Princeton University-led researchers studied annual outbreaks of respiratory syncytial virus (RSV) in one of the first examinations of how climate change could affect diseases such as influenza (pictured) that are transmitted directly from person to person. The researchers, led by PEI Postdoc Rachel Baker with support from CIMES, found that while outbreaks of RSV could become generally less severe, infections may become more common, which could leave people more vulnerable to the virus over the long term, particularly children. The findings were published recently in the journal Nature Communications. AOS Faculty Member Gabe Vecchi, professor geosciences and the Princeton Environmental Institute, and CIMES PI Jessica Metcalf, Princeton assistant professor of ecology and evolutionary biology and public affairs, are among the paper's co-authors.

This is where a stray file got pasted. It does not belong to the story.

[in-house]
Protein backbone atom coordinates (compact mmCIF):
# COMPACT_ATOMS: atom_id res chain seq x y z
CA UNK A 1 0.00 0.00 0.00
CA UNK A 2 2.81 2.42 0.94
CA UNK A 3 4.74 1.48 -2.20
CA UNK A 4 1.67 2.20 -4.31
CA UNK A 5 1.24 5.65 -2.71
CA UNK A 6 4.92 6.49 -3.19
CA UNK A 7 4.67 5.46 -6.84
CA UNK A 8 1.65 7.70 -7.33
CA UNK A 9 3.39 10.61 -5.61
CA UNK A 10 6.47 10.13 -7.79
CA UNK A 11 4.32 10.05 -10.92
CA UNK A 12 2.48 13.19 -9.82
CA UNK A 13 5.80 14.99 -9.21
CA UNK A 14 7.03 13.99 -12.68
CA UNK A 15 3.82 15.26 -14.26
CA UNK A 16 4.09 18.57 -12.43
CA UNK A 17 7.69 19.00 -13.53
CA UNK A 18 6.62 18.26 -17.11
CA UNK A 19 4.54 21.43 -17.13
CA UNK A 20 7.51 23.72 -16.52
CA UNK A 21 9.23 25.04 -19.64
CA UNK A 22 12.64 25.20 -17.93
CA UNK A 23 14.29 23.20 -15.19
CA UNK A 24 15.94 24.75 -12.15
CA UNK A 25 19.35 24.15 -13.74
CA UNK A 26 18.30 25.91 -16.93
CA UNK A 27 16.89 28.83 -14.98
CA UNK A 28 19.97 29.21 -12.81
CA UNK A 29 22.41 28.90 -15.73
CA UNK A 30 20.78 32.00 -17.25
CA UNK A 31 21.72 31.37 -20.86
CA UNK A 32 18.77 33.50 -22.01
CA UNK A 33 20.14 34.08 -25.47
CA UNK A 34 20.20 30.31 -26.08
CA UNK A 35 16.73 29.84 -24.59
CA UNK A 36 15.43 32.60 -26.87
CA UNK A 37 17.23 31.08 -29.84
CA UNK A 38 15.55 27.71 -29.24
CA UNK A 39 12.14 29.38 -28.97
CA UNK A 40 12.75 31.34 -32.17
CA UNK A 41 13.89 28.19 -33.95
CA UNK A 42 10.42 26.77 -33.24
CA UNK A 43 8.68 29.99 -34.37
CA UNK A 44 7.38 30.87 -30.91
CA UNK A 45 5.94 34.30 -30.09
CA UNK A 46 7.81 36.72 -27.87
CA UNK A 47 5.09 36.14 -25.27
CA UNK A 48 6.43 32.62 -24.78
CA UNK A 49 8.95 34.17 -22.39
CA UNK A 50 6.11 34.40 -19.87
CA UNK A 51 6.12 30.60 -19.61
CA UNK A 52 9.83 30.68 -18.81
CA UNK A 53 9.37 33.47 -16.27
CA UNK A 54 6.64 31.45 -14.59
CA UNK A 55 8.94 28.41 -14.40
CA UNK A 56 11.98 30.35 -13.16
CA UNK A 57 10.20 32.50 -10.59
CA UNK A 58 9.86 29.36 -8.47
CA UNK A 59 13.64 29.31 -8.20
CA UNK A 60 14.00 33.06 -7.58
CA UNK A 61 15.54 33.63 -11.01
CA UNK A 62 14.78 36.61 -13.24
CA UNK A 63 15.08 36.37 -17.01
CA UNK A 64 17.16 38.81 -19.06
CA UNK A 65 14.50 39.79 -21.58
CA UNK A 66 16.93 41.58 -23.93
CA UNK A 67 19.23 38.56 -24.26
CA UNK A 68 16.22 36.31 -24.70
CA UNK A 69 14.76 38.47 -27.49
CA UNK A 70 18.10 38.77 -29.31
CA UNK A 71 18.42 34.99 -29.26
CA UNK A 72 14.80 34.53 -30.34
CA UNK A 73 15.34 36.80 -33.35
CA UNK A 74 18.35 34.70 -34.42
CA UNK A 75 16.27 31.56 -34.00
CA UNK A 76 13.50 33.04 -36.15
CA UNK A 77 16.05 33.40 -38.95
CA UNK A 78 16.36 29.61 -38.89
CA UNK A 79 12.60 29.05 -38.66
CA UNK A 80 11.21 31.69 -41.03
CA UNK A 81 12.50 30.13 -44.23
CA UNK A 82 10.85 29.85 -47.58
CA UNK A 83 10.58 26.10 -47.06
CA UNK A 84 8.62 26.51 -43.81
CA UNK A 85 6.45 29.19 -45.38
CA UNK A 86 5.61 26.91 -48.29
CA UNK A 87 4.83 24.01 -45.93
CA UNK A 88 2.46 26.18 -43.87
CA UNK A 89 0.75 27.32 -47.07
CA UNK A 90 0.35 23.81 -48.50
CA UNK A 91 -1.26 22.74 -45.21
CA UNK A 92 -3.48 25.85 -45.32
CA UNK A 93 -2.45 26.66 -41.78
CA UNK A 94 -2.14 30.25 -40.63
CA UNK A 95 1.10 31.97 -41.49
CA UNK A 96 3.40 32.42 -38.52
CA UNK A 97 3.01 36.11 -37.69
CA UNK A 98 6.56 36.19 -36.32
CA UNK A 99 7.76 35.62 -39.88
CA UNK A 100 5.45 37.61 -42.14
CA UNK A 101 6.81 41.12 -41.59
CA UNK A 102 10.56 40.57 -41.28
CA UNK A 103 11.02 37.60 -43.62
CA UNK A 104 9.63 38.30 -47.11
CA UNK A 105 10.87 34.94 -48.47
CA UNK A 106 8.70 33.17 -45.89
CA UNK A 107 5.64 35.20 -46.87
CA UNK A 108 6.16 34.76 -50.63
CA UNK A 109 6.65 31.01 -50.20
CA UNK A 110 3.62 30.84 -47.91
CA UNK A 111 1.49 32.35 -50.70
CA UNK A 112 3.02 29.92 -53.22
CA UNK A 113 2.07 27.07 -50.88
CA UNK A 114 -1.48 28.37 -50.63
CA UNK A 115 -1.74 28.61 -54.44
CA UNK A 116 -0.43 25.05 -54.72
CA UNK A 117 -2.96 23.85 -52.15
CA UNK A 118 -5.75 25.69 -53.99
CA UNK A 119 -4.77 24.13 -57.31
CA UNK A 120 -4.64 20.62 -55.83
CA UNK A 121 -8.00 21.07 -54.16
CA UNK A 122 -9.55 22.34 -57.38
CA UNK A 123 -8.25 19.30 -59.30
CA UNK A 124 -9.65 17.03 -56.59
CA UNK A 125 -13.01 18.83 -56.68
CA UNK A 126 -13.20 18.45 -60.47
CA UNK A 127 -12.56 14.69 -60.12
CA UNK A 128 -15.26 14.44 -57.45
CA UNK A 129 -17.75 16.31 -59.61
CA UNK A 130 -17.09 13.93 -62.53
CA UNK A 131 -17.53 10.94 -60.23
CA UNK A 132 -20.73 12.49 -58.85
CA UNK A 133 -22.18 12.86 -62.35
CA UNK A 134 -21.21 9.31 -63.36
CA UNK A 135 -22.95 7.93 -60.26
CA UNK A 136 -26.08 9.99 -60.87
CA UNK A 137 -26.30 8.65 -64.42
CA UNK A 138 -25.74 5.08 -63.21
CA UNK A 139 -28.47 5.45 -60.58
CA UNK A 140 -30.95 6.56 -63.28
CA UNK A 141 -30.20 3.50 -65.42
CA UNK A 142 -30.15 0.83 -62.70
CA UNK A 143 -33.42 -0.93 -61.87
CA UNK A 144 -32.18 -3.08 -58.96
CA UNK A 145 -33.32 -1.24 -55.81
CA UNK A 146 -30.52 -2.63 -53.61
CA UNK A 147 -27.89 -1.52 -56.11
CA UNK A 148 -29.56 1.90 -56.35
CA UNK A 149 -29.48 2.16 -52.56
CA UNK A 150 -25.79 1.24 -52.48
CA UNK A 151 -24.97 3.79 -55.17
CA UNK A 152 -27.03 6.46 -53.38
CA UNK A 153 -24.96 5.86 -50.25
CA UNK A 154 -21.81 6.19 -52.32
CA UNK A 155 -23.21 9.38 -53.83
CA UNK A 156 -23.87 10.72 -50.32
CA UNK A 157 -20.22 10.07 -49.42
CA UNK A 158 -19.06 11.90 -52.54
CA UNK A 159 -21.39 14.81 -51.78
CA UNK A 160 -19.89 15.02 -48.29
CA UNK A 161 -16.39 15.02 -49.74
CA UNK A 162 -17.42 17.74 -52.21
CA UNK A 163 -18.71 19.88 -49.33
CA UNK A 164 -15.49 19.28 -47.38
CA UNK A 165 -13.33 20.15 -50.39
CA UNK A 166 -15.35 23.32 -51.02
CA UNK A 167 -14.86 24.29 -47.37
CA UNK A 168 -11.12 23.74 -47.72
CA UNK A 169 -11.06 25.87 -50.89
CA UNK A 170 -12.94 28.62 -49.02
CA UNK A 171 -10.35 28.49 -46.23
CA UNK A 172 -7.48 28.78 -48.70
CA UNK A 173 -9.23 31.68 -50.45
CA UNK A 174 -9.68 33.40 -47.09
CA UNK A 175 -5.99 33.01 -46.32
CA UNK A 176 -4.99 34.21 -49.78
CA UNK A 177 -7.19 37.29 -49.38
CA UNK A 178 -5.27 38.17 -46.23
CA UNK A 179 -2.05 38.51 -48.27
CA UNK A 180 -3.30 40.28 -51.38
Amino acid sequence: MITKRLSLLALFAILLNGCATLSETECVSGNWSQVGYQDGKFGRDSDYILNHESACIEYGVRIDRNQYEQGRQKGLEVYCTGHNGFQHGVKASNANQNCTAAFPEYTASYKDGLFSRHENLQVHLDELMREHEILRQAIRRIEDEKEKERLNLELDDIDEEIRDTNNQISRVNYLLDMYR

Climate Change could make RSV Respiratory Infection Outbreaks Less Severe, More Common
Monday, Dec 16, 2019